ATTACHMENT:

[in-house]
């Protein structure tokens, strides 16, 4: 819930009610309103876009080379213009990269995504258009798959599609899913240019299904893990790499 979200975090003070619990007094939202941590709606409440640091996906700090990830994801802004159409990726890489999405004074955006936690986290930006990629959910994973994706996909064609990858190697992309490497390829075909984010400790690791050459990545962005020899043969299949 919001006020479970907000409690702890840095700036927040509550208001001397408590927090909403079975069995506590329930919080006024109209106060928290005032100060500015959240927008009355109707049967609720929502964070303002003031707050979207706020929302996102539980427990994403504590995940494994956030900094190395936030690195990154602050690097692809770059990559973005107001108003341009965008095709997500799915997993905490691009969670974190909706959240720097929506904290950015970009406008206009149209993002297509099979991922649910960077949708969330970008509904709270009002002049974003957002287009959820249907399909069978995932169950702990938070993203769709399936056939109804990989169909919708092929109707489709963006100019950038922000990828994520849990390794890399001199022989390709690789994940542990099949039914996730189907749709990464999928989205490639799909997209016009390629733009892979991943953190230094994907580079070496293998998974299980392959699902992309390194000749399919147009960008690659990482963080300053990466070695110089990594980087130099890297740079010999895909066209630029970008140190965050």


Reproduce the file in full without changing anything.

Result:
[in-house]
């Protein structure tokens, strides 16, 4: 819930009610309103876009080379213009990269995504258009798959599609899913240019299904893990790499 979200975090003070619990007094939202941590709606409440640091996906700090990830994801802004159409990726890489999405004074955006936690986290930006990629959910994973994706996909064609990858190697992309490497390829075909984010400790690791050459990545962005020899043969299949 919001006020479970907000409690702890840095700036927040509550208001001397408590927090909403079975069995506590329930919080006024109209106060928290005032100060500015959240927008009355109707049967609720929502964070303002003031707050979207706020929302996102539980427990994403504590995940494994956030900094190395936030690195990154602050690097692809770059990559973005107001108003341009965008095709997500799915997993905490691009969670974190909706959240720097929506904290950015970009406008206009149209993002297509099979991922649910960077949708969330970008509904709270009002002049974003957002287009959820249907399909069978995932169950702990938070993203769709399936056939109804990989169909919708092929109707489709963006100019950038922000990828994520849990390794890399001199022989390709690789994940542990099949039914996730189907749709990464999928989205490639799909997209016009390629733009892979991943953190230094994907580079070496293998998974299980392959699902992309390194000749399919147009960008690659990482963080300053990466070695110089990594980087130099890297740079010999895909066209630029970008140190965050």